Mark J. Stern, University of Pennsylvania
This presentation argues that creativity is the product of social organization, "not simply the work of a few geniuses". In this environment, the presentation suggests that "we need a policy approach that understands how deeply creativity is embedded in urban social structure, especially the importance of diversity (economic, ethnic, household). Then we can come up with strategies that create a creative society, not just a creative economy."
According to the presentation, the cultural sector can be seen as an ecosystem "that is central to the 'architecture of community'", especially four key community dimensions: social capital, public assets, market relations, and the flows of information, capital and people.
In a context where "social networks are the link between cultural engagement and neighbourhood economic vitality", the presentation indicates that "the arts and culture are one way that neighbours build connections". As has been found in some other studies, the presentation notes that "cultural participants are more likely to be involved in other community activities and to share a positive view of their neighbourhood". These connections can enhance "collective efficacy" in addressing community problems. The presentation examines data on crime reduction, housing markets, and "economic revival without widespread displacement". Furthermore, the presentation maintains that the cultural sector can create "connection across barriers of geography, social class, and ethnicity".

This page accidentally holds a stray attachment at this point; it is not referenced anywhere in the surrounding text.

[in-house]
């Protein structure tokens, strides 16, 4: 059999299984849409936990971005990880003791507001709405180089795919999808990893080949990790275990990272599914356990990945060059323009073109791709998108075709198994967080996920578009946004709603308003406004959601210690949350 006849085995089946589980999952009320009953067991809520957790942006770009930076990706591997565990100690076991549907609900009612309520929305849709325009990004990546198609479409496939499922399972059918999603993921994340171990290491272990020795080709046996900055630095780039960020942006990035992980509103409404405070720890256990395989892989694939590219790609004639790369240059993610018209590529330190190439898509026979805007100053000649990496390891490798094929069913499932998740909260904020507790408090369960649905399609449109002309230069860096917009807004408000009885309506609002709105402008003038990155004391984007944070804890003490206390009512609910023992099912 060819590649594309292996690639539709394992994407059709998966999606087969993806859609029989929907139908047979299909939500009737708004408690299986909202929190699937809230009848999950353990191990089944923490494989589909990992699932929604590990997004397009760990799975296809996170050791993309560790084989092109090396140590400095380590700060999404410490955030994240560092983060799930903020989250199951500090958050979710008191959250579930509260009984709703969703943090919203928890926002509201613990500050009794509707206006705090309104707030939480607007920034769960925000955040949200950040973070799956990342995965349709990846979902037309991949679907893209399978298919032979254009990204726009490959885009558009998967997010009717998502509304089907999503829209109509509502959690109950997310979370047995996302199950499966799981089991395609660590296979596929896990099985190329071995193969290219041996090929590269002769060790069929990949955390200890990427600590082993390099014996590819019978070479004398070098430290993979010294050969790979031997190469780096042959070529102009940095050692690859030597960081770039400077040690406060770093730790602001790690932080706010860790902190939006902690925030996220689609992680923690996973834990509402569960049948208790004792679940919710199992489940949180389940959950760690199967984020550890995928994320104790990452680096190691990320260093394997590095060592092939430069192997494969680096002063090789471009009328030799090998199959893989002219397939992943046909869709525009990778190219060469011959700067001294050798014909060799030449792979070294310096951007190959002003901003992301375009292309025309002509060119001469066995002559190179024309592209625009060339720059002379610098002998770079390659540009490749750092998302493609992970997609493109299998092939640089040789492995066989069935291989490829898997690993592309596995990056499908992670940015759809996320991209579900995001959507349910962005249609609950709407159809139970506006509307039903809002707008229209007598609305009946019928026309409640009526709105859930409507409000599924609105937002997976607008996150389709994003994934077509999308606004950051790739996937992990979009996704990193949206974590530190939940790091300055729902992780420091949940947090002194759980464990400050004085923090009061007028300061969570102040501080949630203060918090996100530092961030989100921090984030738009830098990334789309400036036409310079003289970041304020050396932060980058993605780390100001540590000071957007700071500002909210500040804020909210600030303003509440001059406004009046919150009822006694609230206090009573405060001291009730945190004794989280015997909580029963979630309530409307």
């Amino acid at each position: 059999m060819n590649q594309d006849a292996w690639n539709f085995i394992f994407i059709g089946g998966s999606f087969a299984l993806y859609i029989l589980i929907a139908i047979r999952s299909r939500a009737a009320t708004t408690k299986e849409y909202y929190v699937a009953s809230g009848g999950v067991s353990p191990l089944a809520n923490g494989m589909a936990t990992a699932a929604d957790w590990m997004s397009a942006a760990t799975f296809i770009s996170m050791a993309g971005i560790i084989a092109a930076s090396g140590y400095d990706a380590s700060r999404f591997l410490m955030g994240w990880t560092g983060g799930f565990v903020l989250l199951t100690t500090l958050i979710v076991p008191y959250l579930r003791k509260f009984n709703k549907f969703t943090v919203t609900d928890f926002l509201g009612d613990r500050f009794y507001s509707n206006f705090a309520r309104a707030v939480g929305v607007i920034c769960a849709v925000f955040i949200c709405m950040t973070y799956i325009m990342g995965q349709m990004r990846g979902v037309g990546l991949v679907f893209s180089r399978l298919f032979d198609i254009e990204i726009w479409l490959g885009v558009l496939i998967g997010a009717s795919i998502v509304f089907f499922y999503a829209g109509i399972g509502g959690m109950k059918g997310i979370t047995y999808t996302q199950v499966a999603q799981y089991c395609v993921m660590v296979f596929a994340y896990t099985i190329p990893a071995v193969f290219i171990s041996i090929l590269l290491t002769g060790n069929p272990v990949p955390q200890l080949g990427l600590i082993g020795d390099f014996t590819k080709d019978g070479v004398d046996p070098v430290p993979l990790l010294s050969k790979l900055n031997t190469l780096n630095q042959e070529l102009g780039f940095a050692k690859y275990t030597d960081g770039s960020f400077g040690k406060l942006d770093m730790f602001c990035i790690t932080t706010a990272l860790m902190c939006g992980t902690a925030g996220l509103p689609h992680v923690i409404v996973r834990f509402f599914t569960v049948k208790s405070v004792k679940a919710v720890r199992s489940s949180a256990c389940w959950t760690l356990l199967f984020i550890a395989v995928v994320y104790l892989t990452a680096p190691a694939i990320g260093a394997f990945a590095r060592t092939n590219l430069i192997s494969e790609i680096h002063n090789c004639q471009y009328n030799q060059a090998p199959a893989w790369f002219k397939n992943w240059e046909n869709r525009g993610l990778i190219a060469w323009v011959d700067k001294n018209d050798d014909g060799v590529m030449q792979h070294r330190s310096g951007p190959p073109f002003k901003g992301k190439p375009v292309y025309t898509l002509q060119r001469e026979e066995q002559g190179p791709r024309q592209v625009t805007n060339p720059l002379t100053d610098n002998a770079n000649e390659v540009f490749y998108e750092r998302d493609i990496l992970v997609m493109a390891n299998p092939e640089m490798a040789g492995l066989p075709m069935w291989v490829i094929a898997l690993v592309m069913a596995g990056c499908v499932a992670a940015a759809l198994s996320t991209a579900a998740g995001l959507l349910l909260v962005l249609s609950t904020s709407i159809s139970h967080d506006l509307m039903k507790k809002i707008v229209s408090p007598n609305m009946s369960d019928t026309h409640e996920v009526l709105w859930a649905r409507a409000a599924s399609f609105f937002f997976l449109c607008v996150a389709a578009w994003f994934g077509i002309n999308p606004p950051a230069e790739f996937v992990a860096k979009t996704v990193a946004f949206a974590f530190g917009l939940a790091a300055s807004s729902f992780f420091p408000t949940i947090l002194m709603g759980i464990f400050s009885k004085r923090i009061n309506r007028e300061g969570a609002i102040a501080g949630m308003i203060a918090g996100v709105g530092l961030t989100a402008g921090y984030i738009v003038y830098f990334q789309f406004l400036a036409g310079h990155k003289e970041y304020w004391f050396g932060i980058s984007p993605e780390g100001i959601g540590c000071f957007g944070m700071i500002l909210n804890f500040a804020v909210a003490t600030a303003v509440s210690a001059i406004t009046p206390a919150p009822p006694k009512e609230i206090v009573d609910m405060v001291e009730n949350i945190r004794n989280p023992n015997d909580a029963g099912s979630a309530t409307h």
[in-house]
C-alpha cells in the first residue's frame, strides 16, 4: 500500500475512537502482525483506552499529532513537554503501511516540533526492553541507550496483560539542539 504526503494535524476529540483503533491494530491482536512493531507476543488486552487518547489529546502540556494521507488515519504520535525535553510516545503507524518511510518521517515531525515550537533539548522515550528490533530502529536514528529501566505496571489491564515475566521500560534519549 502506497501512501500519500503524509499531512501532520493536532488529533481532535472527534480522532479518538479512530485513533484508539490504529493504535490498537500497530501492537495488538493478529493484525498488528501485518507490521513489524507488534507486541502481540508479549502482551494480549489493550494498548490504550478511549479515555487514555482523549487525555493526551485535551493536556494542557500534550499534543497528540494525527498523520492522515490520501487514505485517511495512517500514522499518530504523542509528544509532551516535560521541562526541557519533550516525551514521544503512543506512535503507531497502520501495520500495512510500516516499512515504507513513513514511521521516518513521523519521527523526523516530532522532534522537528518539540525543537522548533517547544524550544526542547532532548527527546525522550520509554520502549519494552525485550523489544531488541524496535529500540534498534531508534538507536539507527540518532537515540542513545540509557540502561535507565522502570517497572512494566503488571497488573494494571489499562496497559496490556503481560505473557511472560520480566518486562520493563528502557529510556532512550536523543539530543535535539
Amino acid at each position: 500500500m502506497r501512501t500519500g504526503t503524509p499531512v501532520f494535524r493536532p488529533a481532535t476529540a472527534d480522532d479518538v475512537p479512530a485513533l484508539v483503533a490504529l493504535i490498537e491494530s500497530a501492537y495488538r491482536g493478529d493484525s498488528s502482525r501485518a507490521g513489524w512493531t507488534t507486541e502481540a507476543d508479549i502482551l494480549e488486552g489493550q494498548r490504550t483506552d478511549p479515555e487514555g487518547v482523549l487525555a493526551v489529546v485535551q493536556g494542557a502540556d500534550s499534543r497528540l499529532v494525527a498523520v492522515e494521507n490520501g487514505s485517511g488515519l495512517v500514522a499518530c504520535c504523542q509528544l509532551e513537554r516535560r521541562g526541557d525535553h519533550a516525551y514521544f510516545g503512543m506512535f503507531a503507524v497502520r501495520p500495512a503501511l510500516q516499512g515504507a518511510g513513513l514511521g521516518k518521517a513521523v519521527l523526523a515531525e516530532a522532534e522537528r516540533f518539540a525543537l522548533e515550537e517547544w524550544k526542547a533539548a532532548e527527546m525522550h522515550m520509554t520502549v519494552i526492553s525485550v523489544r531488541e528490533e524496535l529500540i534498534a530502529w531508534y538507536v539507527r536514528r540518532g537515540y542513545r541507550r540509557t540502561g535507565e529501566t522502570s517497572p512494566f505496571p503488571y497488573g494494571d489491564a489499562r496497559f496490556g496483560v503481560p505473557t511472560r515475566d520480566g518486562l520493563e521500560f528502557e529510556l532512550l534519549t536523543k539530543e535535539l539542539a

The presentations maps Philadelphia's cultural assets, including cultural groups, commercial cultural enterprises, artists and cultural participants. The presentation indicates that these cultural assets are concentrated in "natural" cultural districts across metropolitan Philadelphia.
The presentation recommends two sets of strategies: investment in civic infrastructure and encouraging cultural districts. The presentation argues that "the spillover effects of cultural and other forms of civic engagement justify investment in civic infrastructure". In order to encourage cultural districts, the presentation indicates that "neighbourhoods with the right set of cultural and others assets can be encouraged", in part by "providing targeted investment funds for projects that show promise".
According to this presentation, the cultural sector can be seen as an ecosystem "that is central to the 'architecture of community'", especially four key community dimensions: social capital, public assets, market relations, and the flows of information, capital and people.